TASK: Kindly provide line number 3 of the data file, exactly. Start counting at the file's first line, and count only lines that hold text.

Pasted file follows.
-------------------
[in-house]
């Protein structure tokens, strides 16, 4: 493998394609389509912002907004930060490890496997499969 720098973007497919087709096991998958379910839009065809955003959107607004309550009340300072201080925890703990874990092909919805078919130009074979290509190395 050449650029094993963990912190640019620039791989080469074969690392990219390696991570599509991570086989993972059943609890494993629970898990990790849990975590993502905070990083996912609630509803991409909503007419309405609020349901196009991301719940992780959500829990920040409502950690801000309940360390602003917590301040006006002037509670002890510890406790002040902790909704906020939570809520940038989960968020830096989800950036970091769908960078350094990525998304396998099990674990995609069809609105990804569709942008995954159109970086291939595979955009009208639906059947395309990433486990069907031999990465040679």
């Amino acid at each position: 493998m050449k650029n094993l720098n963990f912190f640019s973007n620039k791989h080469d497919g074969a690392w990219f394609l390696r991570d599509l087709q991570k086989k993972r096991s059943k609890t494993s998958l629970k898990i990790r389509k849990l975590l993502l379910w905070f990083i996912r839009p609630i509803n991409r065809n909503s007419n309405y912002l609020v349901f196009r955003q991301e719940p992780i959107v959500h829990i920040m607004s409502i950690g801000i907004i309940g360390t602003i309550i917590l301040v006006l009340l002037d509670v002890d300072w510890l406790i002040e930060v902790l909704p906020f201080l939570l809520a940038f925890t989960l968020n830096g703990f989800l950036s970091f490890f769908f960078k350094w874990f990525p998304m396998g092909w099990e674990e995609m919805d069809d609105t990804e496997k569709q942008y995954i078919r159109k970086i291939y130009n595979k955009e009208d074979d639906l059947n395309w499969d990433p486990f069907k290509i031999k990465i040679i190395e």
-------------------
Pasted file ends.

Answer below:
């Amino acid at each position: 493998m050449k650029n094993l720098n963990f912190f640019s973007n620039k791989h080469d497919g074969a690392w990219f394609l390696r991570d599509l087709q991570k086989k993972r096991s059943k609890t494993s998958l629970k898990i990790r389509k849990l975590l993502l379910w905070f990083i996912r839009p609630i509803n991409r065809n909503s007419n309405y912002l609020v349901f196009r955003q991301e719940p992780i959107v959500h829990i920040m607004s409502i950690g801000i907004i309940g360390t602003i309550i917590l301040v006006l009340l002037d509670v002890d300072w510890l406790i002040e930060v902790l909704p906020f201080l939570l809520a940038f925890t989960l968020n830096g703990f989800l950036s970091f490890f769908f960078k350094w874990f990525p998304m396998g092909w099990e674990e995609m919805d069809d609105t990804e496997k569709q942008y995954i078919r159109k970086i291939y130009n595979k955009e009208d074979d639906l059947n395309w499969d990433p486990f069907k290509i031999k990465i040679i190395e």